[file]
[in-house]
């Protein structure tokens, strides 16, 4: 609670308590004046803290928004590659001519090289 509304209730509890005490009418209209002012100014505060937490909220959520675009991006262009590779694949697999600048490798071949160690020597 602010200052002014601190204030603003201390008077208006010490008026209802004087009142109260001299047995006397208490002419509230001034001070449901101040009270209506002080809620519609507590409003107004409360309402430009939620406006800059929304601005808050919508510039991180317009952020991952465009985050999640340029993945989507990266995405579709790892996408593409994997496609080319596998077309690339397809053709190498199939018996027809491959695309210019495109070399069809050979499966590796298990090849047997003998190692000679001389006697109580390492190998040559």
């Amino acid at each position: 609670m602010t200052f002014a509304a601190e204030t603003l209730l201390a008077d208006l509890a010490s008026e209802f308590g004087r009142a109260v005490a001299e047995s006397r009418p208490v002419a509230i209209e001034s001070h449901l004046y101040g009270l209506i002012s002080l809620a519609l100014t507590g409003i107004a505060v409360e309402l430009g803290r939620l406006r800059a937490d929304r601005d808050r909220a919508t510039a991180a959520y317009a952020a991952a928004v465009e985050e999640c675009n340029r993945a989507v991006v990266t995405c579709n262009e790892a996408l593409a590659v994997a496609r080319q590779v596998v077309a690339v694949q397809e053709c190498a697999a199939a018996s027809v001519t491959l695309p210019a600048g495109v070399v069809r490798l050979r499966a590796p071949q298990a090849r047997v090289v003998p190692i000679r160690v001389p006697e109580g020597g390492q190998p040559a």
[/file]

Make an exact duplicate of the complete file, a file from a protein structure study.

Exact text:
[in-house]
């Protein structure tokens, strides 16, 4: 609670308590004046803290928004590659001519090289 509304209730509890005490009418209209002012100014505060937490909220959520675009991006262009590779694949697999600048490798071949160690020597 602010200052002014601190204030603003201390008077208006010490008026209802004087009142109260001299047995006397208490002419509230001034001070449901101040009270209506002080809620519609507590409003107004409360309402430009939620406006800059929304601005808050919508510039991180317009952020991952465009985050999640340029993945989507990266995405579709790892996408593409994997496609080319596998077309690339397809053709190498199939018996027809491959695309210019495109070399069809050979499966590796298990090849047997003998190692000679001389006697109580390492190998040559």
């Amino acid at each position: 609670m602010t200052f002014a509304a601190e204030t603003l209730l201390a008077d208006l509890a010490s008026e209802f308590g004087r009142a109260v005490a001299e047995s006397r009418p208490v002419a509230i209209e001034s001070h449901l004046y101040g009270l209506i002012s002080l809620a519609l100014t507590g409003i107004a505060v409360e309402l430009g803290r939620l406006r800059a937490d929304r601005d808050r909220a919508t510039a991180a959520y317009a952020a991952a928004v465009e985050e999640c675009n340029r993945a989507v991006v990266t995405c579709n262009e790892a996408l593409a590659v994997a496609r080319q590779v596998v077309a690339v694949q397809e053709c190498a697999a199939a018996s027809v001519t491959l695309p210019a600048g495109v070399v069809r490798l050979r499966a590796p071949q298990a090849r047997v090289v003998p190692i000679r160690v001389p006697e109580g020597g390492q190998p040559a």